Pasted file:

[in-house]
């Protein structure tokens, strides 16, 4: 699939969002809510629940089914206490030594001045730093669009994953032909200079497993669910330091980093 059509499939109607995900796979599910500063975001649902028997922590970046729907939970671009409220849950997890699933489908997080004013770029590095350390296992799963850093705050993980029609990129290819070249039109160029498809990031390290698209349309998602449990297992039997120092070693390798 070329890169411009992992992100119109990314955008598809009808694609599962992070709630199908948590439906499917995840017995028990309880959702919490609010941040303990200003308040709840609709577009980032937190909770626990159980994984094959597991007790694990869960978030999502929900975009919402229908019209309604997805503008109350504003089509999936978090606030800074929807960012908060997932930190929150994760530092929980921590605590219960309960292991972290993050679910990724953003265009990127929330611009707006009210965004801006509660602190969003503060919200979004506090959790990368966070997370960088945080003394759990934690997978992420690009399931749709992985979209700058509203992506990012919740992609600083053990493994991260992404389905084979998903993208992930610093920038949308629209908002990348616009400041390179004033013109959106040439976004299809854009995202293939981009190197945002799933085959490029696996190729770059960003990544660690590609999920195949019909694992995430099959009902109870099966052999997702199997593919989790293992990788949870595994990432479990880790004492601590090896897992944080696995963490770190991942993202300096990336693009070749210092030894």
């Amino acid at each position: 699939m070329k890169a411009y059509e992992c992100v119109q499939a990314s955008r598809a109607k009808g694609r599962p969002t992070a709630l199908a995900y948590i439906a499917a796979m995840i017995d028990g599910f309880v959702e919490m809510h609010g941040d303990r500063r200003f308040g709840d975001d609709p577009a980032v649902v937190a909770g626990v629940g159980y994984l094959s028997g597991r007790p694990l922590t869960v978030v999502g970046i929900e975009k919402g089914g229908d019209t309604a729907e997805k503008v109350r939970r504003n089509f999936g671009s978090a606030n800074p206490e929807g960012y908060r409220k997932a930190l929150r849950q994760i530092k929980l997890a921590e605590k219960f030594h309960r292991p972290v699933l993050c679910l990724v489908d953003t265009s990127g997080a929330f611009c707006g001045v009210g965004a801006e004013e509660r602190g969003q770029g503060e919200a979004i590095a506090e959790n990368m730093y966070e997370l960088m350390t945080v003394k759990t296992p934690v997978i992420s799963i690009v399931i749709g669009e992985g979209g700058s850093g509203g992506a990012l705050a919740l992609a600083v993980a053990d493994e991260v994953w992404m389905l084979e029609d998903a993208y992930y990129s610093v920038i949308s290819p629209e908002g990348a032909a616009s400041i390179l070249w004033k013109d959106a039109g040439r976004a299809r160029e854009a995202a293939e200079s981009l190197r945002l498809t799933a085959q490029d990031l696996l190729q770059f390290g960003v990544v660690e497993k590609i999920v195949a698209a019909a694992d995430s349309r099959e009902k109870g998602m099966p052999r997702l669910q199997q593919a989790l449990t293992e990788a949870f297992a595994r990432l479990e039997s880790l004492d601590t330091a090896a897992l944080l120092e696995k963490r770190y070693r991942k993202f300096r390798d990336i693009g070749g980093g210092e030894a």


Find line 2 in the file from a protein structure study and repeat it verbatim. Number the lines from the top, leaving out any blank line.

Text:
């Protein structure tokens, strides 16, 4: 699939969002809510629940089914206490030594001045730093669009994953032909200079497993669910330091980093 059509499939109607995900796979599910500063975001649902028997922590970046729907939970671009409220849950997890699933489908997080004013770029590095350390296992799963850093705050993980029609990129290819070249039109160029498809990031390290698209349309998602449990297992039997120092070693390798 070329890169411009992992992100119109990314955008598809009808694609599962992070709630199908948590439906499917995840017995028990309880959702919490609010941040303990200003308040709840609709577009980032937190909770626990159980994984094959597991007790694990869960978030999502929900975009919402229908019209309604997805503008109350504003089509999936978090606030800074929807960012908060997932930190929150994760530092929980921590605590219960309960292991972290993050679910990724953003265009990127929330611009707006009210965004801006509660602190969003503060919200979004506090959790990368966070997370960088945080003394759990934690997978992420690009399931749709992985979209700058509203992506990012919740992609600083053990493994991260992404389905084979998903993208992930610093920038949308629209908002990348616009400041390179004033013109959106040439976004299809854009995202293939981009190197945002799933085959490029696996190729770059960003990544660690590609999920195949019909694992995430099959009902109870099966052999997702199997593919989790293992990788949870595994990432479990880790004492601590090896897992944080696995963490770190991942993202300096990336693009070749210092030894």